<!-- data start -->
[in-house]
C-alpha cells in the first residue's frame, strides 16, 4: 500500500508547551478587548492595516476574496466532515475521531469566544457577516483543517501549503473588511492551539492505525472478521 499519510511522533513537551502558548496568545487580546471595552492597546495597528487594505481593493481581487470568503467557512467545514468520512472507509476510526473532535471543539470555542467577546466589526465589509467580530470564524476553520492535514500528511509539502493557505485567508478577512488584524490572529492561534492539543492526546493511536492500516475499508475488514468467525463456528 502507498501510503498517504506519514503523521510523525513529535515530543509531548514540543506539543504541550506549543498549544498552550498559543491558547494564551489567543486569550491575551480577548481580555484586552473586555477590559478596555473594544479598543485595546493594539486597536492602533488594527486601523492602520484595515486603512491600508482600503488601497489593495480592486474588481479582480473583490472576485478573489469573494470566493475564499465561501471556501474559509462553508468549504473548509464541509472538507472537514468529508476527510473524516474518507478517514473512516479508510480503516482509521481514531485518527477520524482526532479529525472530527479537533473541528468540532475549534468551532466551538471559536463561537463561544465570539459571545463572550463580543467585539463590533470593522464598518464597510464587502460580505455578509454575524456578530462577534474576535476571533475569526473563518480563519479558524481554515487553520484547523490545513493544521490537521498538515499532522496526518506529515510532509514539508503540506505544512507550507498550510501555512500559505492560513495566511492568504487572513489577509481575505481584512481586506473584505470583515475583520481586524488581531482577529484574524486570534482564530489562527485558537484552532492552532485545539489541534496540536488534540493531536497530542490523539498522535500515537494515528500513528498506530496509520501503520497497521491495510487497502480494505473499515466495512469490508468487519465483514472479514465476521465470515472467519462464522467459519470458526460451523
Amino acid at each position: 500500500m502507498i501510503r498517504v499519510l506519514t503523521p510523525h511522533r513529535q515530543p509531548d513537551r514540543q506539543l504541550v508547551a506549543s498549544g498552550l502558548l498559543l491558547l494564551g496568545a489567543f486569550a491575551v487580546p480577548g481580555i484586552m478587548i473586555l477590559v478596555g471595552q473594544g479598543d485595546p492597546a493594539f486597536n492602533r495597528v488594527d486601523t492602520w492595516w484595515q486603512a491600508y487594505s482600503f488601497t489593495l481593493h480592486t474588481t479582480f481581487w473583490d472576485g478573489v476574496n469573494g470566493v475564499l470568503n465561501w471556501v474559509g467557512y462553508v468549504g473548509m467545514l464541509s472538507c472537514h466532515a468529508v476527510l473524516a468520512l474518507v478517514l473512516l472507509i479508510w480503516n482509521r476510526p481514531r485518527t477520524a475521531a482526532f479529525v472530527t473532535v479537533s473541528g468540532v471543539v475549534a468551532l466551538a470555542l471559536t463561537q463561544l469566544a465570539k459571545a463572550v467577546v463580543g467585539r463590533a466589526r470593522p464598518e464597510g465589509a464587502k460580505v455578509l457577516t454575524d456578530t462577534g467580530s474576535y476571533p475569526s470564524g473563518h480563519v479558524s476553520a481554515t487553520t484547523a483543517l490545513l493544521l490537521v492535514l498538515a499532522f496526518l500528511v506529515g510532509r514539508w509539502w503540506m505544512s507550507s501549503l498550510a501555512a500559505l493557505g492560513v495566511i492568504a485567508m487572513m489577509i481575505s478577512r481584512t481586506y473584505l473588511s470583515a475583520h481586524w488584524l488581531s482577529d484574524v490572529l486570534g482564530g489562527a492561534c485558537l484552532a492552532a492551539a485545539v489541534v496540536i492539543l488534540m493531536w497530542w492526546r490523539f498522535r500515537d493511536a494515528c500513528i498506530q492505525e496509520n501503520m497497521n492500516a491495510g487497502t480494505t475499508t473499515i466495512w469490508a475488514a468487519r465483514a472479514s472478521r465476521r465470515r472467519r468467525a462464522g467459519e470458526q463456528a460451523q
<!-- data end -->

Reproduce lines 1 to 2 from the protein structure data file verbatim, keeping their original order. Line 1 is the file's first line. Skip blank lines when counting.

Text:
[in-house]
C-alpha cells in the first residue's frame, strides 16, 4: 500500500508547551478587548492595516476574496466532515475521531469566544457577516483543517501549503473588511492551539492505525472478521 499519510511522533513537551502558548496568545487580546471595552492597546495597528487594505481593493481581487470568503467557512467545514468520512472507509476510526473532535471543539470555542467577546466589526465589509467580530470564524476553520492535514500528511509539502493557505485567508478577512488584524490572529492561534492539543492526546493511536492500516475499508475488514468467525463456528 502507498501510503498517504506519514503523521510523525513529535515530543509531548514540543506539543504541550506549543498549544498552550498559543491558547494564551489567543486569550491575551480577548481580555484586552473586555477590559478596555473594544479598543485595546493594539486597536492602533488594527486601523492602520484595515486603512491600508482600503488601497489593495480592486474588481479582480473583490472576485478573489469573494470566493475564499465561501471556501474559509462553508468549504473548509464541509472538507472537514468529508476527510473524516474518507478517514473512516479508510480503516482509521481514531485518527477520524482526532479529525472530527479537533473541528468540532475549534468551532466551538471559536463561537463561544465570539459571545463572550463580543467585539463590533470593522464598518464597510464587502460580505455578509454575524456578530462577534474576535476571533475569526473563518480563519479558524481554515487553520484547523490545513493544521490537521498538515499532522496526518506529515510532509514539508503540506505544512507550507498550510501555512500559505492560513495566511492568504487572513489577509481575505481584512481586506473584505470583515475583520481586524488581531482577529484574524486570534482564530489562527485558537484552532492552532485545539489541534496540536488534540493531536497530542490523539498522535500515537494515528500513528498506530496509520501503520497497521491495510487497502480494505473499515466495512469490508468487519465483514472479514465476521465470515472467519462464522467459519470458526460451523